Tate Britain to host first major exhibition of Barbara Hepworth in 50 years

The gallery will display works recently unearthed online

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Tate Britain curators hailed the “age of Google” after their online research tracked down a “handful” of works believed lost for the first major exhibition on Barbara Hepworth, dubbed “one of Britain’s greatest artists,” in London for five decades.

The gallery will display works unearthed online including Figure, dating to 1933 and owned by a London collector, and the 1928 work Contemplative Figure in California.

Neither had been seen publicly since Hepworth’s last major show at Tate in 1968 and the curators hope more will emerge by the time the show opens.

Chris Stephens, lead curator of modern British art at Tate Britain, said: “Having spent a lot of time looking for lost sculptures for past projects, it’s wonderful to have the opportunity to come back in the age of Google and find what might have taken five years to track down, or not, can take a few days or weeks.”

The exhibition’s co-curator said that the works were both “crucial to different periods of her work” and added that “20 years ago that would have been a very difficult and convoluted thing to trace.”

Some early works were destroyed when Hepworth’s studio was bombed during the Second World War but “with these, we knew they existed somewhere but didn’t know where they are,” Dr Stephens said.

Penelope Curtis, director of Tate Britain and co-curator of the exhibition, said: “Works we looked for 10 or 20 years ago have now re-emerged... It was exciting for us to see works that we’ve always wanted to find and thought were lost, which have now turned up.”

Barbara Hepworth: Sculpture for a Modern World will also display seven collages by Hepworth for the first time, one of which was only discovered in the family collection only last week.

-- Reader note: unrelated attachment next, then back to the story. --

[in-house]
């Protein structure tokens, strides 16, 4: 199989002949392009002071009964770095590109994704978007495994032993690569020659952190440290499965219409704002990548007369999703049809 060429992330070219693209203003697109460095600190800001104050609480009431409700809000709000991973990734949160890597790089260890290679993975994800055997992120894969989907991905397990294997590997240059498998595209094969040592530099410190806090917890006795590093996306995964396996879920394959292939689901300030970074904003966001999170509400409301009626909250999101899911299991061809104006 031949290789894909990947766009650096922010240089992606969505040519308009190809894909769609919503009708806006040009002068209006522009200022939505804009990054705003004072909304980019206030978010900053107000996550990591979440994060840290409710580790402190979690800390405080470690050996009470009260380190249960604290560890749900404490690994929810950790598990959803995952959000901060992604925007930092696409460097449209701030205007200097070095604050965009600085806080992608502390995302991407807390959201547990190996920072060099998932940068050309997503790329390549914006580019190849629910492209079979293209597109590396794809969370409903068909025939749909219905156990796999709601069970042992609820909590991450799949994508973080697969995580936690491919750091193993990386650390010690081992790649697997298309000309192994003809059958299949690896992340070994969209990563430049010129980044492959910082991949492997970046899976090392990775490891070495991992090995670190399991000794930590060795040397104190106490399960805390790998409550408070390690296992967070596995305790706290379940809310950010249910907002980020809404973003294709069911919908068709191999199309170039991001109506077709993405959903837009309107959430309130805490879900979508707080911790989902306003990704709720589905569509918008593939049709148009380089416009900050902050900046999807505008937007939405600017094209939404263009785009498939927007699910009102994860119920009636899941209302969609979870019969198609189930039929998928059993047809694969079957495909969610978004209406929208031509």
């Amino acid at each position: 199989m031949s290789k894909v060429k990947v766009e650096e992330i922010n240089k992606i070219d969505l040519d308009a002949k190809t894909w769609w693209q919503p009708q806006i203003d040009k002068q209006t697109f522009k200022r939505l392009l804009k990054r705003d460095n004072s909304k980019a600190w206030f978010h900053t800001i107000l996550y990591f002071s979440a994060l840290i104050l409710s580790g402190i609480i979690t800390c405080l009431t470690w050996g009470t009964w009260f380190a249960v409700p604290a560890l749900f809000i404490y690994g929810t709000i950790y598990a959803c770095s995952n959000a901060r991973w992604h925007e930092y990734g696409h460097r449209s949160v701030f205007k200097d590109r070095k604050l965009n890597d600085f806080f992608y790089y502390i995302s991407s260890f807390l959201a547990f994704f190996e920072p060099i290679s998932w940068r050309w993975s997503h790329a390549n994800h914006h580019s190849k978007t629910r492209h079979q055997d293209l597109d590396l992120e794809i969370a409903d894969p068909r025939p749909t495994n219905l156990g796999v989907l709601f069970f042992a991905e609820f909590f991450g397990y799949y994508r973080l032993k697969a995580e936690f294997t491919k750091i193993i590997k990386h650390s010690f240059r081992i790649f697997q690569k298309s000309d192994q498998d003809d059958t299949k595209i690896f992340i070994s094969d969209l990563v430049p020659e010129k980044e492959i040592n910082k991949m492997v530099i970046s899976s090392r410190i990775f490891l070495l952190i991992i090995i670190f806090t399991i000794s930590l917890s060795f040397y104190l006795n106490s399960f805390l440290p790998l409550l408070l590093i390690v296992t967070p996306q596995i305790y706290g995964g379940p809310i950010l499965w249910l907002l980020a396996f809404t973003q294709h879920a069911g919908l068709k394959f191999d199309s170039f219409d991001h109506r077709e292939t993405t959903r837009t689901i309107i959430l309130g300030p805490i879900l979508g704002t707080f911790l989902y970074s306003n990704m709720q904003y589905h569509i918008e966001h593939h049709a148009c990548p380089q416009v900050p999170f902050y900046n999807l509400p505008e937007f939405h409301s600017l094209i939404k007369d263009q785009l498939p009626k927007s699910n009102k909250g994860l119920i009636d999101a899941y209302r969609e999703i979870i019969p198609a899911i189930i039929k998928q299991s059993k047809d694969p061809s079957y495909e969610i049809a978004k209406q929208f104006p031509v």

The show will seek to re-establish Hepworth as a prominent figure in the international art world. The sculptor, who died in 1975 at the age of 72, not only was hugely acclaimed in the UK during her lifetime, she had success abroad including in Latin America and Japan.

Dr Curtis said: “One of the objectives of the exhibition is to reposition Hepworth in an international context, rather than a local one.”

The exhibition opens in June and will feature more than 70 works. Most of the Hepworth archive is now at the Tate and the exhibition will draw on the family’s collection of photographs.

“We have had access to materials, particularly photographic materials that have not been in the public domain previously,” Dr Curtis said.

The curators said her sculpture was very different to Henry Moore’s with whom she had often been categorised. Dr Curtis said: “Whether she was a woman and therefore male critics were able to link her to the landscape in a way that was ultimately belittling in comparison to Henry Moore is a possibility.”

Dr Stephens added: “She is as important as anyone in British sculpture but the key question is how important is she in the international story of modern sculpture and her status in that, which was recognised in her lifetime, needs to be reasserted.”